[Date Prev][Date Next][Thread Prev][Thread Next][Date Index][Thread Index]
[ale] Best 2TB drives to extend my RAID array?
> On Thu, 2011-03-03 at 09:46 -0500, I wrote:
>> My 1.8TB RAID(10) array is close to filling, and I'm looking to buy
>> some additional drives to extend it. I was thinking that I'd buy a
>> pair of 7200RPM 2TB drives to effectively double my raid size, which
>> should last me several years at the current usage rate. Anyone have
>> recommendations for currently-available drives? All else bring equal
>> I'm thinking about buying this drive:
>> Has anyone else been in the market for large drives and/or have
scott <scott at sboss.net> writes:
> I have been buying Seagate 2TB SATA drives for ~$79 from NewEgg.
> Seagates seem to work very well. And their customer service team is
> very responsive if you have issues.
The $79 Seagate drives appear to be 5400RPM, not 7200RPM. The cheapest
2TB 7200RPM Seagate is $170. I'd prefer to stay with 7200RPM drives, I
think, for speed.
"Michael B. Trausch" <mike at trausch.us> writes:
> Just keep in mind that HDDs have the same failure rates (in terms of the
> physical platters) as similar drives of smaller capacity in the last
> several years. That means that the probability that you will encounter
> significant errors is vastly increased.
> An error in the physical space that 1 sector took up in a 120 GB drive
> is likely to be an error that sits in the space of a great many sectors
> on a 2 TB drive. It's unlikely that the spare sectors area is much
> larger than in older drives, as well, though I cannot say for sure
> either way.
Sure, but that's also why you run RAID and smart. I've currently got
four 1TB drives in my array and haven't had any errors, yet. But I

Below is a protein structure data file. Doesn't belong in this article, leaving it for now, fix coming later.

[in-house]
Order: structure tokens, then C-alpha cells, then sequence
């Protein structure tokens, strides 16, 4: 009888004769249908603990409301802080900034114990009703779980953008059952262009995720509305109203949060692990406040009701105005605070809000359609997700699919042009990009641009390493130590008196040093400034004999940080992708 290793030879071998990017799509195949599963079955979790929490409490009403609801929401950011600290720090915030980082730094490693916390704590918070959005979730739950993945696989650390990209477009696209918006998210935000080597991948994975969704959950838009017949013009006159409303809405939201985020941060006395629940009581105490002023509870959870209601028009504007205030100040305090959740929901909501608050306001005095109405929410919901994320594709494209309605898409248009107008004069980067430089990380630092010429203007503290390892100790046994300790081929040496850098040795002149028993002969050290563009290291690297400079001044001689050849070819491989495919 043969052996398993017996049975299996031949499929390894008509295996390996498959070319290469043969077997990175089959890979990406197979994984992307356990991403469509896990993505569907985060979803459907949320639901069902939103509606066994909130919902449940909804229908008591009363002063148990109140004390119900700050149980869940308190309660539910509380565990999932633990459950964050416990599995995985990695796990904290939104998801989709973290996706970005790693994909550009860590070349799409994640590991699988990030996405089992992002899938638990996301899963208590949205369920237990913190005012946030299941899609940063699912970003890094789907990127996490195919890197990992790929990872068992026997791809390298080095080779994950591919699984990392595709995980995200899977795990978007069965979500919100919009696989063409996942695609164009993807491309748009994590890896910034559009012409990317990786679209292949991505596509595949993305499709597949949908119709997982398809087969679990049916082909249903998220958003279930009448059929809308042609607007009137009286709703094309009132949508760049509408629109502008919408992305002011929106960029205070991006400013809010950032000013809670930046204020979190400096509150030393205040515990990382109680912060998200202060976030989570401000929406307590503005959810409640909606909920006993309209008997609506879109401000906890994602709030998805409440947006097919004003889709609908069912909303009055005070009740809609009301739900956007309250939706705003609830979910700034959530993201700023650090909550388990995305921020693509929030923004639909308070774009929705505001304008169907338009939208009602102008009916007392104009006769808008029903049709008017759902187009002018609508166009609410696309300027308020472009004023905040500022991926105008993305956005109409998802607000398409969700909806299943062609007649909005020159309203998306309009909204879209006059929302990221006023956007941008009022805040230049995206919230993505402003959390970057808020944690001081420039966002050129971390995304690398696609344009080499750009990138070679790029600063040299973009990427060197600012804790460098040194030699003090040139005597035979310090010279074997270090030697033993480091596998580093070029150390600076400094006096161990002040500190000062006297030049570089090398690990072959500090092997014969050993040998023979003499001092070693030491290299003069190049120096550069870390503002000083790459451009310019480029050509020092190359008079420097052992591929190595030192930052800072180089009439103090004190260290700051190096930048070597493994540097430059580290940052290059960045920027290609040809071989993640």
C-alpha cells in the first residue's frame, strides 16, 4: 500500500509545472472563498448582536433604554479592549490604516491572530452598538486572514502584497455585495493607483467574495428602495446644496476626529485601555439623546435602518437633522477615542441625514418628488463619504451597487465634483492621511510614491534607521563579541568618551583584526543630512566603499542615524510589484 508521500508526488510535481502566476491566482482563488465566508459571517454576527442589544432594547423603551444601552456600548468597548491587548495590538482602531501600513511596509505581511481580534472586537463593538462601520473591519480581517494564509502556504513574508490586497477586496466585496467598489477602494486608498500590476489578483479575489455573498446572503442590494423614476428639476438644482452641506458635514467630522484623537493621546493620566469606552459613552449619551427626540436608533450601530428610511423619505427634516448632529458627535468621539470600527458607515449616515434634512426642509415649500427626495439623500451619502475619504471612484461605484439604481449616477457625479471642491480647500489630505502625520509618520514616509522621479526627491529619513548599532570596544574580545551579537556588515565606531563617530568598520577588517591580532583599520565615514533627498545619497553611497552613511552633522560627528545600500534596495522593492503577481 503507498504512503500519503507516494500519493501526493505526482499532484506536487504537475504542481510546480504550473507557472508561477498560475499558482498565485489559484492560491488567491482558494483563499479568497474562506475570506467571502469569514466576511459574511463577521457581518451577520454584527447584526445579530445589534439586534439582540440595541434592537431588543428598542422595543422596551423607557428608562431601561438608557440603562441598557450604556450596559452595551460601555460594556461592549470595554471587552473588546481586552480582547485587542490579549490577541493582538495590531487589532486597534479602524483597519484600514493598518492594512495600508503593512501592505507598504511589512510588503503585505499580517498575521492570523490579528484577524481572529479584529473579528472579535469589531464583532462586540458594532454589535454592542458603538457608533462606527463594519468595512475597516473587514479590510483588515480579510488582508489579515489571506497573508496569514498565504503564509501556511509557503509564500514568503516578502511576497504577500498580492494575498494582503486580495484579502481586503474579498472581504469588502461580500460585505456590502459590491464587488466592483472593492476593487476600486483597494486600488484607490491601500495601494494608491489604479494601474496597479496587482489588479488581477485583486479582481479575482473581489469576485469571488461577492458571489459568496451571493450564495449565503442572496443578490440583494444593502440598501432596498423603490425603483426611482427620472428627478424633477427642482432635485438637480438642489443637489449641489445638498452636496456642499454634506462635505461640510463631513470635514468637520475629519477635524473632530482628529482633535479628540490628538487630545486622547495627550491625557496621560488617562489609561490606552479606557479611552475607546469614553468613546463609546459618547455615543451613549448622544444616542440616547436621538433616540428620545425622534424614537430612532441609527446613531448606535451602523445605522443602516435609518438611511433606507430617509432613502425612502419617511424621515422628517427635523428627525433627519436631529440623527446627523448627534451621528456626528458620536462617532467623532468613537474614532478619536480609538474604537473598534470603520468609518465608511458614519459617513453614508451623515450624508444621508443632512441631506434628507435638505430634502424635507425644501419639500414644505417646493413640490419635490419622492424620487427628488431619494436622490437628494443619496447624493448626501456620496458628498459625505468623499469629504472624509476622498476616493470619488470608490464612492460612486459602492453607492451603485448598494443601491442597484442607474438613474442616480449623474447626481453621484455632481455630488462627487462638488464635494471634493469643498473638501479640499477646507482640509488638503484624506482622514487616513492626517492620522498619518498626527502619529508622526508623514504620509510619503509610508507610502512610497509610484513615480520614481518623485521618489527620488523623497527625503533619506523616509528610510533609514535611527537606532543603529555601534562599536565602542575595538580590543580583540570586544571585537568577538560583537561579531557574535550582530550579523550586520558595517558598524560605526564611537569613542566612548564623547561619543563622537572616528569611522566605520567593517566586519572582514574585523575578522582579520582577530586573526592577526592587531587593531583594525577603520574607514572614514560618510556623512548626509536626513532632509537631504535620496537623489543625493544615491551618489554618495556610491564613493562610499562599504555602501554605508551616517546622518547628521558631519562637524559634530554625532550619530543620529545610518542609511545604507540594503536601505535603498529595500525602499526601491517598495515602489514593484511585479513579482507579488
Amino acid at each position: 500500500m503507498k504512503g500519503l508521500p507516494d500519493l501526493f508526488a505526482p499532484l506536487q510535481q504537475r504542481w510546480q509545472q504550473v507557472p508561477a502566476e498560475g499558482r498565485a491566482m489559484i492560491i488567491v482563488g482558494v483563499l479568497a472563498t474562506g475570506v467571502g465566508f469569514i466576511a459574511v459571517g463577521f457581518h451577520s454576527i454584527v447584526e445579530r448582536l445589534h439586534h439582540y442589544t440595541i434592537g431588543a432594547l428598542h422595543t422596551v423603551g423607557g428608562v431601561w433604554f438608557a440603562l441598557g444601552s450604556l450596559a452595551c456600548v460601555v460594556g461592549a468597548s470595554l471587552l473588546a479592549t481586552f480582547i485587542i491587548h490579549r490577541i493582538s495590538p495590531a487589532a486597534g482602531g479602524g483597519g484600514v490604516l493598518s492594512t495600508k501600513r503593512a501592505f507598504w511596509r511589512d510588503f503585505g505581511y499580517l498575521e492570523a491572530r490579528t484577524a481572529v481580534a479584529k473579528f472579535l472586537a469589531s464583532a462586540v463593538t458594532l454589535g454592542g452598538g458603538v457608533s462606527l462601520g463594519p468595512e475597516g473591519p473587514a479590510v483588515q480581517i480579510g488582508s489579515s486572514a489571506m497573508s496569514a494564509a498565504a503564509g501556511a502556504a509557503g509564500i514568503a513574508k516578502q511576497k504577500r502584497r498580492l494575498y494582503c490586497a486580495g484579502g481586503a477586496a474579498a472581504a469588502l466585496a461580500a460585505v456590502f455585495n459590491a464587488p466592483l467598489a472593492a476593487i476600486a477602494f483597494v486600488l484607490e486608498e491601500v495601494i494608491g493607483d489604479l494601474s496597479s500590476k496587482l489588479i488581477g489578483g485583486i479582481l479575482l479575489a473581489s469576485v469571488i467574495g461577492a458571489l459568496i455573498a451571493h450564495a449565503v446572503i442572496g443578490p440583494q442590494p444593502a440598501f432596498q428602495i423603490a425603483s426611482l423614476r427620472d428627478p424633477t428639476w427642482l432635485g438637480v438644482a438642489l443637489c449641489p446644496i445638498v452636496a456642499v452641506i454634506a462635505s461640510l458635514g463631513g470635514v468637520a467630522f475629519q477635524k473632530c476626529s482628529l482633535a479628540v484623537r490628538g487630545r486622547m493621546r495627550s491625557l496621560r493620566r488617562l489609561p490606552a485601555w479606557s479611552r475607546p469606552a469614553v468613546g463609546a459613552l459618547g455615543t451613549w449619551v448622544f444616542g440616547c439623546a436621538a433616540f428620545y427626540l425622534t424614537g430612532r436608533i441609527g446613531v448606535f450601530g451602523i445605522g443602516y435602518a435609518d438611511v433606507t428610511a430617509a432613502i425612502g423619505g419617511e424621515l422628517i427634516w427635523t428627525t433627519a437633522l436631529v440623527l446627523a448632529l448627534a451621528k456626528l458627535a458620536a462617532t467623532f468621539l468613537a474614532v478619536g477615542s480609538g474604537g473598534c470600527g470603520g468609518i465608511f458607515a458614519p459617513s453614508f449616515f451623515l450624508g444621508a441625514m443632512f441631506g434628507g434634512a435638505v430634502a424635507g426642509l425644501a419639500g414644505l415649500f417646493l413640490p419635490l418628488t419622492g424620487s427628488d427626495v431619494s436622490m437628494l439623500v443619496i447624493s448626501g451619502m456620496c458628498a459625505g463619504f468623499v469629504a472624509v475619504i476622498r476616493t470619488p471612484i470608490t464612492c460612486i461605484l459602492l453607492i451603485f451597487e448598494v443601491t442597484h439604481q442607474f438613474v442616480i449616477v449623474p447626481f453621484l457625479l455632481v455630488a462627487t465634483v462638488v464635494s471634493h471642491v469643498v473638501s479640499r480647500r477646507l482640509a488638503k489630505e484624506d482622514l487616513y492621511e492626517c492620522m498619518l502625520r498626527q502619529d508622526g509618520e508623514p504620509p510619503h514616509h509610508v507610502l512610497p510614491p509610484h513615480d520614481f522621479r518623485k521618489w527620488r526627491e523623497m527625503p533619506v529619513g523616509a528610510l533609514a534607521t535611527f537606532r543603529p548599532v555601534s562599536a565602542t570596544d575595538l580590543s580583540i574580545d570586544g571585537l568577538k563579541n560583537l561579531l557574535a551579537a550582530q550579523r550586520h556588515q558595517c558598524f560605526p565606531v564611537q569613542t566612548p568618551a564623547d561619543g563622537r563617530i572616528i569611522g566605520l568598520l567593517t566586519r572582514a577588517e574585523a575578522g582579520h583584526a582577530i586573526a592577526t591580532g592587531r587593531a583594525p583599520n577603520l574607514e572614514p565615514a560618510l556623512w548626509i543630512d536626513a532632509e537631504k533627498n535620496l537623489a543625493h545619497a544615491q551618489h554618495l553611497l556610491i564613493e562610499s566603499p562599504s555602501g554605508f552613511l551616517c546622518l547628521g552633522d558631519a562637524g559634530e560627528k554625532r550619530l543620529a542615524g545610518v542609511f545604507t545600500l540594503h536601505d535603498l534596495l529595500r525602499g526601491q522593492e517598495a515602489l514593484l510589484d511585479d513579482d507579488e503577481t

suspect it's getting close to the time where I need to think about
proactively replacing them.
> Just plan for failure on drives that big and you should be fine. How do
> you backup such a large amount of data on a regular basis?
Yep, I like having a cold-spare drive on hand, just in case. Most of
the data on the drives are just local mirrors of stuff on the net so I
don't worry about backing that up because I can always re-mirror it.
Some data I mirror off-site. But honestly I don't have a good backup
system in place.
Robert <rs at ale.spam.futz.org> writes:
> I'd recommend that you buy drives from two different manufacturers... I
> used to buy matched pairs, till I had a raid1 array go south with failures on
> both drives. :-( I also recommend a complete read/write badblock check and
> running SMART diagnostics before putting the new drives in service.
Yes, I definitely plan to run a full disk read/write burn-in test before
turning it live in my RAID array. However, it sounds like most of the
problem with the Hitachi drives are DOAs, usually due to shipping
issues. So if they make it to me alive then the drives will probably be
okay. But yes, definitely need to run a burn-in.
As for matched pairs, I understand why you say it, but having
non-matched pairs can wreak havoc on some RAID systems because the
drives don't perform similarly. But you're right that multiple drives
of the same type have similar MTBF characteristics and will probably
fail around the same time.
So back to my original question: It sounds like Seagate is popular.
Historically I personally like Hitachi drives; I've had issues with
Seagate and WD drives in the past.
Does anyone know anything about the Hitachi 7K2000 versus 7K3000 2TB drives?
Derek Atkins, SB '93 MIT EE, SM '95 MIT Media Laboratory
Member, MIT Student Information Processing Board (SIPB)
URL: http://web.mit.edu/warlord/ PP-ASEL-IA N1NWH
warlord at MIT.EDU PGP key available